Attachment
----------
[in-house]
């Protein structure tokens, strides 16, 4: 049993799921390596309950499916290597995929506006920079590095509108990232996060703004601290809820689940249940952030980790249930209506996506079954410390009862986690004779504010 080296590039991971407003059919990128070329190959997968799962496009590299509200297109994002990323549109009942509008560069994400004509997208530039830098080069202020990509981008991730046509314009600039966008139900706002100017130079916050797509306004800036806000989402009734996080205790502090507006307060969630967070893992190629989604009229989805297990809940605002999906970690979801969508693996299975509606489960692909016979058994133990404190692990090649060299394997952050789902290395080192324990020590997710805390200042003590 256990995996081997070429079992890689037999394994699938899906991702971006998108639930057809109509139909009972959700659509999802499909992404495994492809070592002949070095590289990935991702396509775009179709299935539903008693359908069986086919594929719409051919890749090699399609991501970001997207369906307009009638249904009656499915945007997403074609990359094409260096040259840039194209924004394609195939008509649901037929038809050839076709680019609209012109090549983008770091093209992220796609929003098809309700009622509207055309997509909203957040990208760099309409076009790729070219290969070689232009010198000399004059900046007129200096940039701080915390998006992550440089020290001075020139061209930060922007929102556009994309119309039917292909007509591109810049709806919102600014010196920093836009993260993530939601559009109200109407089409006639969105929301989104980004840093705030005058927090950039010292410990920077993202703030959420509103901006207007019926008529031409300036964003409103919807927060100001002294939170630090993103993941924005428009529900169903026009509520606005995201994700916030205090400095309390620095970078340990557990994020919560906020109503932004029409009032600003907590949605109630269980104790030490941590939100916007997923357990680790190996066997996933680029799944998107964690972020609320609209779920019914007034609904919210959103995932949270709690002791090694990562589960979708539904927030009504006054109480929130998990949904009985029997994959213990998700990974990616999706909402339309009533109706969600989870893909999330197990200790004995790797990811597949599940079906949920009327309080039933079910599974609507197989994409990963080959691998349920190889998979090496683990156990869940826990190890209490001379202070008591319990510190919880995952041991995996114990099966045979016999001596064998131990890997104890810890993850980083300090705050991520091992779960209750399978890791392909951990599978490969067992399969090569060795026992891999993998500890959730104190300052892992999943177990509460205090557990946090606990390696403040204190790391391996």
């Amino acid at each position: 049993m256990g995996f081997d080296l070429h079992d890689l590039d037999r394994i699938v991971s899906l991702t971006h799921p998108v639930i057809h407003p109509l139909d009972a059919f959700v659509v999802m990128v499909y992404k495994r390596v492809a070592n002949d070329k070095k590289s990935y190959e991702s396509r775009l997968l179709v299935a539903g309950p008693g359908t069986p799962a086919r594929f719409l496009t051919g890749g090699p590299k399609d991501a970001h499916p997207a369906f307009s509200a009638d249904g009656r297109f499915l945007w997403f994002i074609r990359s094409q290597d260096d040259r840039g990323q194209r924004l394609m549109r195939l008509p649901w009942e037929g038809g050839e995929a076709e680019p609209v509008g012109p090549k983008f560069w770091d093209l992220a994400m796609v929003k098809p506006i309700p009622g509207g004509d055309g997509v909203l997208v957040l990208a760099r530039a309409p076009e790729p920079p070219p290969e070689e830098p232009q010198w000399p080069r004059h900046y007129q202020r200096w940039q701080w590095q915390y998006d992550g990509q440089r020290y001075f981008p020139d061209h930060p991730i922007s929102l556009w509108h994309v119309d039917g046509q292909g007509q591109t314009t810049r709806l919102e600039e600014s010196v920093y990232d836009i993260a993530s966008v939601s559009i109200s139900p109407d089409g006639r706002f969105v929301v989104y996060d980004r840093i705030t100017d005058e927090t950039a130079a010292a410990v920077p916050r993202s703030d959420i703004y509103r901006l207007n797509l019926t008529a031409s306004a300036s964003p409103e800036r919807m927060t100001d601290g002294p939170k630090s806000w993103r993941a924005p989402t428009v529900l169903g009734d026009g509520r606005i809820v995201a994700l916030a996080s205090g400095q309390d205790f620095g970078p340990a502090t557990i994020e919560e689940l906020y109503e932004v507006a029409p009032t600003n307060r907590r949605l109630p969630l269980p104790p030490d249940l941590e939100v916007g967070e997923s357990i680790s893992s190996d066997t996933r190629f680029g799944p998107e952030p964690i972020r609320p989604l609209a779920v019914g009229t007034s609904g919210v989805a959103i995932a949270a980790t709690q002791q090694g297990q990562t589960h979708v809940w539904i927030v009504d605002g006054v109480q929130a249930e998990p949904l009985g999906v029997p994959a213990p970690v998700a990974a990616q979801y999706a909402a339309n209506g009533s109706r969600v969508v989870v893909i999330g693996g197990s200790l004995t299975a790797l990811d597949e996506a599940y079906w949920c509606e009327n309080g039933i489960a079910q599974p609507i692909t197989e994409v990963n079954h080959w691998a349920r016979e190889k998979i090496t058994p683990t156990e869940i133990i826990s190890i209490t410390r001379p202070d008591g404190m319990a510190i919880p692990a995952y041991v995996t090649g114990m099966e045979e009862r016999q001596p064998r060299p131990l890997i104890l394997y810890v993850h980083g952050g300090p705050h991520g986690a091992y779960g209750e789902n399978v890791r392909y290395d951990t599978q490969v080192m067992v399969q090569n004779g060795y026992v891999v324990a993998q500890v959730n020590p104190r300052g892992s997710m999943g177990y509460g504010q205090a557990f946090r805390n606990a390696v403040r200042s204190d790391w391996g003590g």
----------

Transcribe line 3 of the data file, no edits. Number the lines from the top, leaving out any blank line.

């Amino acid at each position: 049993m256990g995996f081997d080296l070429h079992d890689l590039d037999r394994i699938v991971s899906l991702t971006h799921p998108v639930i057809h407003p109509l139909d009972a059919f959700v659509v999802m990128v499909y992404k495994r390596v492809a070592n002949d070329k070095k590289s990935y190959e991702s396509r775009l997968l179709v299935a539903g309950p008693g359908t069986p799962a086919r594929f719409l496009t051919g890749g090699p590299k399609d991501a970001h499916p997207a369906f307009s509200a009638d249904g009656r297109f499915l945007w997403f994002i074609r990359s094409q290597d260096d040259r840039g990323q194209r924004l394609m549109r195939l008509p649901w009942e037929g038809g050839e995929a076709e680019p609209v509008g012109p090549k983008f560069w770091d093209l992220a994400m796609v929003k098809p506006i309700p009622g509207g004509d055309g997509v909203l997208v957040l990208a760099r530039a309409p076009e790729p920079p070219p290969e070689e830098p232009q010198w000399p080069r004059h900046y007129q202020r200096w940039q701080w590095q915390y998006d992550g990509q440089r020290y001075f981008p020139d061209h930060p991730i922007s929102l556009w509108h994309v119309d039917g046509q292909g007509q591109t314009t810049r709806l919102e600039e600014s010196v920093y990232d836009i993260a993530s966008v939601s559009i109200s139900p109407d089409g006639r706002f969105v929301v989104y996060d980004r840093i705030t100017d005058e927090t950039a130079a010292a410990v920077p916050r993202s703030d959420i703004y509103r901006l207007n797509l019926t008529a031409s306004a300036s964003p409103e800036r919807m927060t100001d601290g002294p939170k630090s806000w993103r993941a924005p989402t428009v529900l169903g009734d026009g509520r606005i809820v995201a994700l916030a996080s205090g400095q309390d205790f620095g970078p340990a502090t557990i994020e919560e689940l906020y109503e932004v507006a029409p009032t600003n307060r907590r949605l109630p969630l269980p104790p030490d249940l941590e939100v916007g967070e997923s357990i680790s893992s190996d066997t996933r190629f680029g799944p998107e952030p964690i972020r609320p989604l609209a779920v019914g009229t007034s609904g919210v989805a959103i995932a949270a980790t709690q002791q090694g297990q990562t589960h979708v809940w539904i927030v009504d605002g006054v109480q929130a249930e998990p949904l009985g999906v029997p994959a213990p970690v998700a990974a990616q979801y999706a909402a339309n209506g009533s109706r969600v969508v989870v893909i999330g693996g197990s200790l004995t299975a790797l990811d597949e996506a599940y079906w949920c509606e009327n309080g039933i489960a079910q599974p609507i692909t197989e994409v990963n079954h080959w691998a349920r016979e190889k998979i090496t058994p683990t156990e869940i133990i826990s190890i209490t410390r001379p202070d008591g404190m319990a510190i919880p692990a995952y041991v995996t090649g114990m099966e045979e009862r016999q001596p064998r060299p131990l890997i104890l394997y810890v993850h980083g952050g300090p705050h991520g986690a091992y779960g209750e789902n399978v890791r392909y290395d951990t599978q490969v080192m067992v399969q090569n004779g060795y026992v891999v324990a993998q500890v959730n020590p104190r300052g892992s997710m999943g177990y509460g504010q205090a557990f946090r805390n606990a390696v403040r200042s204190d790391w391996g003590g």